U.S. stocks fell more than 1% Wednesday as fears of turmoil in the Middle East added to ongoing concerns about a fiscal showdown in the United States.
The Dow Jones industrial average fell 185 points, or 1.4%. The S&P 500 lost 1.4% and the Nasdaq declined 1.3%. The Dow ended at its lowest level since June 8.
The selling Wednesday afternoon "centered on geopolitical concerns arising out of events in Gaza," said Ryan Larson, a senior equity trader at RBC Global Asset Management.
Israel launched a series of blistering air strikes Wednesday on what it said are terrorist targets in Gaza. The attacks killed the chief of Hamas' military wing and at least eight others, Israeli and Palestinian officials said. In response, Hamas' military division warned that Israelis had opened "the gates of hell on themselves" with the move.
The strife in the Middle East added to an already gloomy mood on Wall Street, where concerns about the fiscal cliff have dominated the market following the re-election of President Obama. Most investors expect a compromise, but they are not taking any chances until Obama and Republicans in Congress reach a deal to avert the onset of automatic tax hikes and spending cuts that could push the economy into recession.
"There's a real piling-on of concerns today," said Quincy Krosby, a market strategist with Prudential Financial in Newark, N.J.
Before meeting with top CEOs at the White House, Obama said he believes the fiscal cliff is "solvable." Obama stressed that he was unwilling to extend Bush-era tax cuts for wealthy Americans, saying he did not want the burden of balancing the national budget to fall on middle class families.
"I recognize that we are going to have to compromise," Obama said in a news conference. "But as I said on election night, compromise is hard."
Obama said it's possible to imagine a scenario where America goes over the fiscal cliff "if there's too much stubbornness in Congress that we can't even agree on giving middle class families a tax break."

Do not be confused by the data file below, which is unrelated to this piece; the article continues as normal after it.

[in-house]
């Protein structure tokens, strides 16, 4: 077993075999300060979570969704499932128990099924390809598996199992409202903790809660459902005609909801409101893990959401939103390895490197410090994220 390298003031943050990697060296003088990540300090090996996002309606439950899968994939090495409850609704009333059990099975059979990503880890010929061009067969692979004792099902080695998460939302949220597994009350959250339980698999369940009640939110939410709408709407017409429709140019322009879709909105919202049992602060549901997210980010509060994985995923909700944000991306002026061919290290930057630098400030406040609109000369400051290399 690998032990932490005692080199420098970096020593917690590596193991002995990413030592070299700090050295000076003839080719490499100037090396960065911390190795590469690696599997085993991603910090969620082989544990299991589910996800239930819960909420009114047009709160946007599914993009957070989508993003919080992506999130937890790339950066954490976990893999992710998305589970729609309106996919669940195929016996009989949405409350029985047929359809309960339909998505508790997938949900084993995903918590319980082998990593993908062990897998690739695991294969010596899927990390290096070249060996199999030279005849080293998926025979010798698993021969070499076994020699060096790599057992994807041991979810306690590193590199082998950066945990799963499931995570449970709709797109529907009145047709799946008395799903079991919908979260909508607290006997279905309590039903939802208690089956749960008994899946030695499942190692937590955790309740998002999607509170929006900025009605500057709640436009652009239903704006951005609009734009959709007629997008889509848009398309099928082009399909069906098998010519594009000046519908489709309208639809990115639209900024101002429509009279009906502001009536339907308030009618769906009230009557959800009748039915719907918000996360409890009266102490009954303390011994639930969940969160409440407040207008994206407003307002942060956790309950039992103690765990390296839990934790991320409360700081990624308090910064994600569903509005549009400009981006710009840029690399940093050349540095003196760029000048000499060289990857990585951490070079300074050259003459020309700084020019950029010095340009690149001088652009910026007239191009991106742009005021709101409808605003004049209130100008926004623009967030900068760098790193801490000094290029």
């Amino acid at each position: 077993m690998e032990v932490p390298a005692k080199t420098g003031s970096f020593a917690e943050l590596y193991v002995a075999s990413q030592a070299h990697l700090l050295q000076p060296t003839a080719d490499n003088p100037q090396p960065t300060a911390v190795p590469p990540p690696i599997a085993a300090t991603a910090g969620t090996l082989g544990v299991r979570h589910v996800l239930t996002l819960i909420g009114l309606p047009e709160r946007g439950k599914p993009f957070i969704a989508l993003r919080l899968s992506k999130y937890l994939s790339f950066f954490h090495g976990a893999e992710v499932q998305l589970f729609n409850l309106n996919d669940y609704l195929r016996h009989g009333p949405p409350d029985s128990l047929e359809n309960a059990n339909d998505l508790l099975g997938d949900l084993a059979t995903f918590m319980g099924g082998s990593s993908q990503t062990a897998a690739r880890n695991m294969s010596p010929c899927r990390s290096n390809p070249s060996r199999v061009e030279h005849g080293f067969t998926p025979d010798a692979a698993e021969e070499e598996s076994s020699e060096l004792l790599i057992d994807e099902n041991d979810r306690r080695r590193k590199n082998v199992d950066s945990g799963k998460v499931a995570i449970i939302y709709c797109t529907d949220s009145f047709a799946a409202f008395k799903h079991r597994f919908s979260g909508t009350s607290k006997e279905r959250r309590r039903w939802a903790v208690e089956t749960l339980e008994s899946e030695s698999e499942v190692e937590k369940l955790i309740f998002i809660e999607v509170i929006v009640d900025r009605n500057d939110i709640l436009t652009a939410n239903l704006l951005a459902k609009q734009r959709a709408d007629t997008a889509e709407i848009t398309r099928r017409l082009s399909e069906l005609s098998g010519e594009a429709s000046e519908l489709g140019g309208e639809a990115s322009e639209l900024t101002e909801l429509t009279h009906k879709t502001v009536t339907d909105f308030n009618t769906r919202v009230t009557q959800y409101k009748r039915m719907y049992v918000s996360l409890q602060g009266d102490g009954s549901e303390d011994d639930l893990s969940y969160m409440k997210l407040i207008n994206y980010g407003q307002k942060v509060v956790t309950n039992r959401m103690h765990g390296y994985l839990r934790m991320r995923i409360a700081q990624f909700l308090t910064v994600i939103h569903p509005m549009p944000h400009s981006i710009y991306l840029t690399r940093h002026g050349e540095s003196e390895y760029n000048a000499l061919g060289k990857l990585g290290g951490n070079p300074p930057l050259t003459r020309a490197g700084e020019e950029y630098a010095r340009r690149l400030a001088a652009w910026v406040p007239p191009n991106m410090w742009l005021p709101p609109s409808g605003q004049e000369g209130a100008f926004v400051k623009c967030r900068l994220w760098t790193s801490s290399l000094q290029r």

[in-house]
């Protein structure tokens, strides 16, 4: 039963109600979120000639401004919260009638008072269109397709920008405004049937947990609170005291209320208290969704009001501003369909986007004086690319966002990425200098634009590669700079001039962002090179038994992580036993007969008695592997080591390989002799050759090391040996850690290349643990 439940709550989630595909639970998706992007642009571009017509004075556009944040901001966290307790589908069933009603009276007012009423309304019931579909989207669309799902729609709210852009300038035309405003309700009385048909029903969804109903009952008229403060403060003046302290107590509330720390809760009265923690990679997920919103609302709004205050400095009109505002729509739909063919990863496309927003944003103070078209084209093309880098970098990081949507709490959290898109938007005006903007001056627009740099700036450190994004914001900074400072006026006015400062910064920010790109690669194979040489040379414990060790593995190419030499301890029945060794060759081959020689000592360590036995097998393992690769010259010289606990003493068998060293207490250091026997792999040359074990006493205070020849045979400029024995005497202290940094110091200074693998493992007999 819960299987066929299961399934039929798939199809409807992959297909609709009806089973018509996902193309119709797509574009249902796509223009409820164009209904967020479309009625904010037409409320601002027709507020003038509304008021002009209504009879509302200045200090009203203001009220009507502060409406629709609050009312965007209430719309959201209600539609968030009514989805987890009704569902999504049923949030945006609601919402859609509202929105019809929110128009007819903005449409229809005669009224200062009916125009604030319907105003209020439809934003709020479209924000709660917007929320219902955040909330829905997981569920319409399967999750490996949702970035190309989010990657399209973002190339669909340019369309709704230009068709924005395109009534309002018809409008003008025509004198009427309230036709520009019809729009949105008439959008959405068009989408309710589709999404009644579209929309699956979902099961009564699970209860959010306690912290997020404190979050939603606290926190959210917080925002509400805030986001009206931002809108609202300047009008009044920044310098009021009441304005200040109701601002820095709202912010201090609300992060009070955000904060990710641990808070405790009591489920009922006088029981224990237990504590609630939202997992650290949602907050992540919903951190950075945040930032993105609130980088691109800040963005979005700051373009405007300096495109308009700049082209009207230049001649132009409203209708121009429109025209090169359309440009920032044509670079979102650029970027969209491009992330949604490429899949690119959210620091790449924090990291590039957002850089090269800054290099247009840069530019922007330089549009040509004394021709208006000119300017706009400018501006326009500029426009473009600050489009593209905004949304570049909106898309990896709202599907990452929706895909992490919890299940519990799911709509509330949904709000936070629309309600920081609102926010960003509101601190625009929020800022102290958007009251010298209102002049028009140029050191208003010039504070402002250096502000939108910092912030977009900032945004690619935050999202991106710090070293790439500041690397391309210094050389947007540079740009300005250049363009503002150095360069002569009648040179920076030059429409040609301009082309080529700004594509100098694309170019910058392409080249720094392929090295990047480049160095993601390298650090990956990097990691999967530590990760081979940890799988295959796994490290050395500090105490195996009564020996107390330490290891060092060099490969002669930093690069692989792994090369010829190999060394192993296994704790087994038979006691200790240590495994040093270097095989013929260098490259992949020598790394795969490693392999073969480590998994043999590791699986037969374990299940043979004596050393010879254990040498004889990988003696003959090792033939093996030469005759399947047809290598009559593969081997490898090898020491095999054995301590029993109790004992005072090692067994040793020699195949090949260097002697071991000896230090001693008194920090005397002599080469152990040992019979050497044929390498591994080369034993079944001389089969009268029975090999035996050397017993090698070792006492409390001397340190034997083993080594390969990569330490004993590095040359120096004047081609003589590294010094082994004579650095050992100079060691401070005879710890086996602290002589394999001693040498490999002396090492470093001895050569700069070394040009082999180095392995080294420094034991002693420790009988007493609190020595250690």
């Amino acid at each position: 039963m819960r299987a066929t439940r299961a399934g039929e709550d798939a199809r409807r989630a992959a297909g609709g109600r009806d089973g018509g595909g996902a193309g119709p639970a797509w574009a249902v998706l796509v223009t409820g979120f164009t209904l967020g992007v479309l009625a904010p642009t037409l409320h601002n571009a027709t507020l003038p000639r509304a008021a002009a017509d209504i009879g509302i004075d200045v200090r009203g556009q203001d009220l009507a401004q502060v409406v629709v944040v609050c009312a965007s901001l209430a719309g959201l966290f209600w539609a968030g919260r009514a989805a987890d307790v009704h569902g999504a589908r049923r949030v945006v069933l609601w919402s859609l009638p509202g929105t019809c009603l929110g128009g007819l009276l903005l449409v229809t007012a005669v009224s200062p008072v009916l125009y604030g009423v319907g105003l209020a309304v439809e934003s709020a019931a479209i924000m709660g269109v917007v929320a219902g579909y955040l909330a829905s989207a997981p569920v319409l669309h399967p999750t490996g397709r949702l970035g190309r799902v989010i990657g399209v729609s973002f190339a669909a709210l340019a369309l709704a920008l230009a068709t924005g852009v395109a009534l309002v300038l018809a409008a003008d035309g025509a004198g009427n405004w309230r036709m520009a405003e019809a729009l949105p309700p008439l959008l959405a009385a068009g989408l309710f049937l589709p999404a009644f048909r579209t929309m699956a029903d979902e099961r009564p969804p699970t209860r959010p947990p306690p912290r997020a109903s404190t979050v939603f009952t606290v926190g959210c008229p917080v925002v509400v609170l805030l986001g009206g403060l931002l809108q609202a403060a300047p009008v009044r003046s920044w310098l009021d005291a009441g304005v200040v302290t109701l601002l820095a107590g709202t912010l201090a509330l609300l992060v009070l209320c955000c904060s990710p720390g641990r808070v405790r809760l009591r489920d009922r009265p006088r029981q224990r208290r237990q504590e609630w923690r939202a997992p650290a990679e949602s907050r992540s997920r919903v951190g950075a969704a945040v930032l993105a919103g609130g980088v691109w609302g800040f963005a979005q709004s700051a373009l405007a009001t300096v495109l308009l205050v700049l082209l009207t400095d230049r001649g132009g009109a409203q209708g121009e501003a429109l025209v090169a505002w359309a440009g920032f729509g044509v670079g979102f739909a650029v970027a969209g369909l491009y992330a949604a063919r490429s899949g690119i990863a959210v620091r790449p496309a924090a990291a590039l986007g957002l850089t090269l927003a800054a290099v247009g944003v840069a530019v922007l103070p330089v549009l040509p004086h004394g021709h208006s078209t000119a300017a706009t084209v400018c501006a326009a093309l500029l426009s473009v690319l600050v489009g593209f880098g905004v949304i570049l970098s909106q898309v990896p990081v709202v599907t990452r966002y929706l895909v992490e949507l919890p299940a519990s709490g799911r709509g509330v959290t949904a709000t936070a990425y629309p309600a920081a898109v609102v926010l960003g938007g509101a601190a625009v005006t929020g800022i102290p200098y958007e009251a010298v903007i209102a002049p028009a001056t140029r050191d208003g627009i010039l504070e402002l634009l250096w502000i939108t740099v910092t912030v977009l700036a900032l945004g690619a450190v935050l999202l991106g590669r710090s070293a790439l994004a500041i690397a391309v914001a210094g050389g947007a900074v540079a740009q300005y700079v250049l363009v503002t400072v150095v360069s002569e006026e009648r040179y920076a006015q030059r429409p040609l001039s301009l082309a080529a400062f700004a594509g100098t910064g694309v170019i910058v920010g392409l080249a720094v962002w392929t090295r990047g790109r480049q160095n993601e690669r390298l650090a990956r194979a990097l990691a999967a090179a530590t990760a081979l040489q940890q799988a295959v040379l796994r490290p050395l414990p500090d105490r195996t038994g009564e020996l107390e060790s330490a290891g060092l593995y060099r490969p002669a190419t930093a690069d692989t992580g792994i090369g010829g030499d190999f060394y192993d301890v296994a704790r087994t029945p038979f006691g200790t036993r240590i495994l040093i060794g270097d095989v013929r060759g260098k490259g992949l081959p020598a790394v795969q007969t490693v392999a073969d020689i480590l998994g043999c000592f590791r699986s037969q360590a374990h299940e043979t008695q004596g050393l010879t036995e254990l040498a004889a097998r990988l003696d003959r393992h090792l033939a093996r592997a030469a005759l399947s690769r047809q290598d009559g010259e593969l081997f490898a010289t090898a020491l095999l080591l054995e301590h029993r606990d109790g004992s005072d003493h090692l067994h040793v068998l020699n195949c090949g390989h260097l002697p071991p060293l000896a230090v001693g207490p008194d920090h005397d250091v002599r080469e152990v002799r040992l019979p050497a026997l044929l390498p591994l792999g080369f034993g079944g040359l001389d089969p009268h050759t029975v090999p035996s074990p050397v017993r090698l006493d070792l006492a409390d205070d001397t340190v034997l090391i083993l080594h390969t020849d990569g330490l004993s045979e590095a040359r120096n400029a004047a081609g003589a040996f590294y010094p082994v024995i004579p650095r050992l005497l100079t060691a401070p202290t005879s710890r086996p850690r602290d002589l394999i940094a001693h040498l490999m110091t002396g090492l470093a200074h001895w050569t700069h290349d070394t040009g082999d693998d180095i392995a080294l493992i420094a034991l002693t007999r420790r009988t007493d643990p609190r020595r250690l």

Minutes from the latest Federal Reserve policy meeting also released Wednesday afternoon suggest the central bank will continue to buy assets once its so-called Operation Twist program ends.
Meanwhile, ongoing concerns about the economic and financial crisis in Europe also put the market on edge.
The Greek government has been granted additional time to get its fiscal house in order, but has yet to secure the emergency financing it needs to stay solvent. Anti-austerity strikes were held across Europe as labor groups staged a "Day of Action and Solidarity."
The Bank of England said the U.K. economy may contract further in the fourth quarter, and growth will be subdued for the foreseeable future, as the eurozone crisis dampened demand for exports.
European markets fell Wednesday, as Britain's FTSE 100 lost 1.1%, the DAX in Germany and France's CAC 40 both declined about 0.9%
On the domestic front, the government reported U.S. retail sales fell 0.3% in October, citing a negative impact from Superstorm Sandy. That was slightly worse than the 0.2% decline forecast by economists surveyed by Briefing.com.
Despite the one-time impact of the storm, the report was disappointing, said Joseph Saluzzi, co-head of equity trading at Themis Trading. "Either way, sales are still lower, and that's not good when you're already hanging on a string," he said.
Separately, prices at the wholesale level decreased 0.2%, according to the Producer Price Index report. They had been expected to increase by 0.1% -- led by higher energy and food prices. The Census Bureau said business inventories rose 0.7% in September, slightly better than the 0.6% rise economists had forecast.
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Asian markets ended higher after paring earlier losses as investors wait for China's Communist Party to confirm its new leaders. The Shanghai Composite edged up 0.4%, the Hang Seng in Hong Kong jumped 1.2%, and Japan's Nikkei ended just above breakeven.
Companies: Shares of Teavana surged over 52% after Starbucks announced plans to buy the tea company for $620 million in cash. Starbucks stock was down over 2%.
Facebook shares rose more than 12% even though more than 800 millions shares became available to be sold. Like many initial public offerings, Facebook's May 18 debut included a "lockup" agreement that requires some shareholders from selling for a certain period. On Wednesday, some employees and investors got their first chance to sell about 773 million shares, as well as another 31 million restricted stock units.
Shares of retailer Abercrombie & Fitch shot up 32% after the company reported sales and earnings that blew past expectations, and raised its full-year earnings guidance above even the most bullish forecasts.
Staples shares rose after the company beat third-quarter earnings estimates but fell short on revenue.
Cisco shares rose about 5% after the tech giant reported earnings and sales data that beat analysts' expectations late Tuesday.
Toyota Motor edged lower after the Japanese automaker announced Wednesday that it is recalling 2.77 million cars worldwide. The recall mainly covers certain Prius models. About 670,000 of the recalled cars were sold in the United States.